A Word of Hope (William Ball)

The bones of the earth were laid bare, trees looking like blackened sticks reaching for the sun which will never again bless them with energy and growth.   Scars upon the landscape, scorch marks upon the soil and rock.

I’ve seen wildfires before.  Growing up on Vancouver Island, every summer was a season of TV and radio reports about forest fires.  Smelling the smoke on the wind while camping, one always wondered whether it was coming from the other side of the campground, or down the lake, or from the fire on the other side of the mountain.

Mine was a family and region which made its living from forestry, and in pulp and paper particularly.  I knew how much our livelihood depended upon “good” fire weather.  When it was a bad fire season, everyone had to keep out of the forest, and activities were curtailed.

Travelling north to September’s Presbytery meeting in Fort McMurray had us wondering what we would encounter.  The horrific images of walls of flame and people desperate to flee their homes for the uncertain safety of “elsewhere” came back to us as we entered the fire zone.  What would we find there?  Have people stayed away?  Would the community come back to life again?

This is often the question that people ask after their landscape changes.  When the world changes around us, can we find new life again after disasters?  Will God renew us?

Is there a good word to be heard?

Isaiah 55 says:
10 For as the rain and the snow come down from heaven,
and do not return there until they have watered the earth,
making it bring forth and sprout,
giving seed to the sower and bread to the eater,
11 so shall my word be that goes out from my mouth;
it shall not return to me empty,
but it shall accomplish that which I purpose,
and succeed in the thing for which I sent it.

The word of hope which God offers to us is one which looks like LIFE!  It feels like life which is renewed.  The Spirit of God works, sometimes slowly, often silently – but sometimes like a gust of fresh wind which blows out the cobwebs and leads us to places we did not expect to go.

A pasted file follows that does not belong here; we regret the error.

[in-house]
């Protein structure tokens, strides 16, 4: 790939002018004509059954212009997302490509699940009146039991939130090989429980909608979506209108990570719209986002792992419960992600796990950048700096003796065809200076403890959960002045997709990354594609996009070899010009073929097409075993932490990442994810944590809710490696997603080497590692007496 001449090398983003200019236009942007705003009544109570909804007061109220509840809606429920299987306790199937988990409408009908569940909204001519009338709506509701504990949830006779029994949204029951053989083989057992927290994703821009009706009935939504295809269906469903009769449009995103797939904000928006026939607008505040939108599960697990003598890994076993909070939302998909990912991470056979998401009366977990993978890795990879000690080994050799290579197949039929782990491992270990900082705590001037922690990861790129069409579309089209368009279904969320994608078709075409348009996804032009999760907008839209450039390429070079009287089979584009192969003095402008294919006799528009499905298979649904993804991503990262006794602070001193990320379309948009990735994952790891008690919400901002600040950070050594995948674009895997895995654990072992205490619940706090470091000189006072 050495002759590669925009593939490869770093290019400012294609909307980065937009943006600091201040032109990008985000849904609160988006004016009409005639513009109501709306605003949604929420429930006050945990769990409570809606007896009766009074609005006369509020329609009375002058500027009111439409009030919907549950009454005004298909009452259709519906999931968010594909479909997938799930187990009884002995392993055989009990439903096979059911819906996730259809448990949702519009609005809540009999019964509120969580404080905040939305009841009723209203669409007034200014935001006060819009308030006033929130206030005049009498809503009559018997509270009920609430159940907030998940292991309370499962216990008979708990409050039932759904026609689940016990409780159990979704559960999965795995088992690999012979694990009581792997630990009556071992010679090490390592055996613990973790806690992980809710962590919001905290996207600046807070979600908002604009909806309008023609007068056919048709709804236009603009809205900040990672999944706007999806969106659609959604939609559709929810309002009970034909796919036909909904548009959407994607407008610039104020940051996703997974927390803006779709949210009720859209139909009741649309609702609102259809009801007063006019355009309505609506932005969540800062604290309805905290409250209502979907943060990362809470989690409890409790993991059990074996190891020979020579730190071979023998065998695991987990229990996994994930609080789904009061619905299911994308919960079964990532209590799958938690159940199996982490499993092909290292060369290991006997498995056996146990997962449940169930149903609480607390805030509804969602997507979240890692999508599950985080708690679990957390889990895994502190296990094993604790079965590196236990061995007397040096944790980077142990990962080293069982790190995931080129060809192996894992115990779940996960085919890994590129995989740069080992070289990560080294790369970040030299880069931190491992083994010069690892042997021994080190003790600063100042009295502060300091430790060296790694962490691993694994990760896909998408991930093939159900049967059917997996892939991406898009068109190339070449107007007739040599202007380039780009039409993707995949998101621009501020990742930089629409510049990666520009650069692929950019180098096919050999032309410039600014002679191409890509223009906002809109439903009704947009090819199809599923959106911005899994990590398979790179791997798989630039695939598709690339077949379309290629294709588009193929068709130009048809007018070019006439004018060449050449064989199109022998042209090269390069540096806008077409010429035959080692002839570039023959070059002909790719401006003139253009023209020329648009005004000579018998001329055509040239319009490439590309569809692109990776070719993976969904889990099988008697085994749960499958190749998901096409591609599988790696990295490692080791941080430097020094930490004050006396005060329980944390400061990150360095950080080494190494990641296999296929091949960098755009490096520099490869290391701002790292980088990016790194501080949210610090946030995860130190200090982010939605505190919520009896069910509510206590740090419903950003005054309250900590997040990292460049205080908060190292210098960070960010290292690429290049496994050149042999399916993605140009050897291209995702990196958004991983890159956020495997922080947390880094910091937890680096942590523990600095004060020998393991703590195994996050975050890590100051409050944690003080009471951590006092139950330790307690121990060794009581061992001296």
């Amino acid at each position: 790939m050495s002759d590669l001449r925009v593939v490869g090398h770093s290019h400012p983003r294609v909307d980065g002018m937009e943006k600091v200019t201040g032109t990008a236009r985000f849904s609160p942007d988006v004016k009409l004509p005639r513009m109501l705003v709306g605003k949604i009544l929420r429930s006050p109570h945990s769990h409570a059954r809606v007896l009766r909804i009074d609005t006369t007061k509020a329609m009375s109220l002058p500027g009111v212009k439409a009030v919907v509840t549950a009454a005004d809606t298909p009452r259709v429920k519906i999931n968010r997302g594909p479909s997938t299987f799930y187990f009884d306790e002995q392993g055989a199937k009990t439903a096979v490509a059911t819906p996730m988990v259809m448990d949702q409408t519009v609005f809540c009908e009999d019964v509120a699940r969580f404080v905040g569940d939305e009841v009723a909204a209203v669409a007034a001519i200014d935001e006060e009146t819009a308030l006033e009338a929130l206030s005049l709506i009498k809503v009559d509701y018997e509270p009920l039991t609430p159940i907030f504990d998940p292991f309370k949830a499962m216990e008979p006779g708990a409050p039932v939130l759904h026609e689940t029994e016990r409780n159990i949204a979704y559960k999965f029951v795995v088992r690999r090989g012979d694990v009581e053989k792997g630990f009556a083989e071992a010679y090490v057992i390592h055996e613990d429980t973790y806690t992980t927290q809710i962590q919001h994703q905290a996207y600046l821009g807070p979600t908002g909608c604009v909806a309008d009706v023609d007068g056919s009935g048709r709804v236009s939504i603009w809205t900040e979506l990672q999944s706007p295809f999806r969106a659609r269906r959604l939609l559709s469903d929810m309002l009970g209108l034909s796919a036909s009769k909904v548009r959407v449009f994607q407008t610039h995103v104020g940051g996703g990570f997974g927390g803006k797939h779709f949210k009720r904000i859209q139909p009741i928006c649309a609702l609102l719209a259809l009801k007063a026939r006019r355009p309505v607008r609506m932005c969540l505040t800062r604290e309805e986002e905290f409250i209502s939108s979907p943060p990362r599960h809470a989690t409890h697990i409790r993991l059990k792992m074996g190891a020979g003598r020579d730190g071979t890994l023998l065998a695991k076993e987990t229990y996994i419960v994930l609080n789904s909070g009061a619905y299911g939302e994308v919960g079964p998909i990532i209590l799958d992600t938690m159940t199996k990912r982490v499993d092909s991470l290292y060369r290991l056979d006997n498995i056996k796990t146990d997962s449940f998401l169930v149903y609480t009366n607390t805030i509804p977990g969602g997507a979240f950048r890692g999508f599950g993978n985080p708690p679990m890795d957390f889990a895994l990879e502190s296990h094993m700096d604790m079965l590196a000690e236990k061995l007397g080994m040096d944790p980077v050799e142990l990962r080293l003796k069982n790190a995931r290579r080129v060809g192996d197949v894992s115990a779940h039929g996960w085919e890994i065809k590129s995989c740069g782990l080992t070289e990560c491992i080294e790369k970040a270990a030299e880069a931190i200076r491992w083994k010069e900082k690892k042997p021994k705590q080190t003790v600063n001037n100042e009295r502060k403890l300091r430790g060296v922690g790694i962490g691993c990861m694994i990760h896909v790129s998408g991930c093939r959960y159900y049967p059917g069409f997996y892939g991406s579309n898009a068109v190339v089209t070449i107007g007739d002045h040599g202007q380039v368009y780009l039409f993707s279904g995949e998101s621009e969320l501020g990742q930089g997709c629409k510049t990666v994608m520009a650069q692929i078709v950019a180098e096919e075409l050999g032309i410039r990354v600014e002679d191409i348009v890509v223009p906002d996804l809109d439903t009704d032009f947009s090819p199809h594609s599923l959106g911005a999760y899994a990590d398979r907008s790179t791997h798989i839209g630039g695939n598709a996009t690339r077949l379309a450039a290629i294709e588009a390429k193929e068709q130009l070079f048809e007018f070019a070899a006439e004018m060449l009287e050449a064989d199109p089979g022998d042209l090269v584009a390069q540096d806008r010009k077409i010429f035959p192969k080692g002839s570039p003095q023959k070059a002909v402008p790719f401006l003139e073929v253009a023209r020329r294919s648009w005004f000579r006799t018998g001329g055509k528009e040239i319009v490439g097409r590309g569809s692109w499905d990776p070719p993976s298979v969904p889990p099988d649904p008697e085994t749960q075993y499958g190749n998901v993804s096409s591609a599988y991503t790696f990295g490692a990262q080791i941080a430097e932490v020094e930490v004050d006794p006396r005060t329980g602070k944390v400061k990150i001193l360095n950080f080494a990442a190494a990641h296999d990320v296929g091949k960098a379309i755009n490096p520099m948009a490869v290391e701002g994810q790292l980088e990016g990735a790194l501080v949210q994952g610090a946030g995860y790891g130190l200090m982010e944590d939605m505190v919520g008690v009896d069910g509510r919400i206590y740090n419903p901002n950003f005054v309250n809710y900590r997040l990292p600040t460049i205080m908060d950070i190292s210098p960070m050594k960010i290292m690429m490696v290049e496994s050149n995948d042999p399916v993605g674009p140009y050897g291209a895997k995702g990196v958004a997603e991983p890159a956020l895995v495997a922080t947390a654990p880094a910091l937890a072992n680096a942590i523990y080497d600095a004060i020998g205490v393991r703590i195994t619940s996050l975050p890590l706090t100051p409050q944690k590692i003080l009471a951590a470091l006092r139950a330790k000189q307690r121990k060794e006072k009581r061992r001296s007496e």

So it is with Christ’s church.  The Presbyterian Church in Canada, among others, is facing a changing landscape, but as God renews the face of the earth, so also God can bring new life to us.

In among the blackened sticks of the Fort McMurray firescape, one could see the new life which God has crafted: grasses and bushes, small trees, the beginnings of regrowth.  Poplar trees, the first to take hold – a pioneer species, my friend Jerry the botanist calls them.  Maybe it’s not the same as what was there, but the process necessary for the ecological progression, from the pioneer species to the climax species

Just as fire is part of the dynamic nature of forests as they germinate, grow and replace themselves, change and renewal is part of the church.  But it is hard for us to be in the period of transition, the time of change.  Yet, Jesus spoke about new life coming to the vine of God’s church, and that pruning is part of the process.  Seeds of hope and new possibilities are released.  The shoots of tender undergrowth of faith are renewed and God’s church begins again.  It is not the first time and it certainly won’t be the last.  The church of the future will not look like the church of the past.  But God is faithful and steadfast and will renew us – individually and corporately.  What will the Church look like in this new landscape?  Are you willing to follow Jesus into that new adventure?

William Ball
Mill Woods Presbyterian Church, Edmonton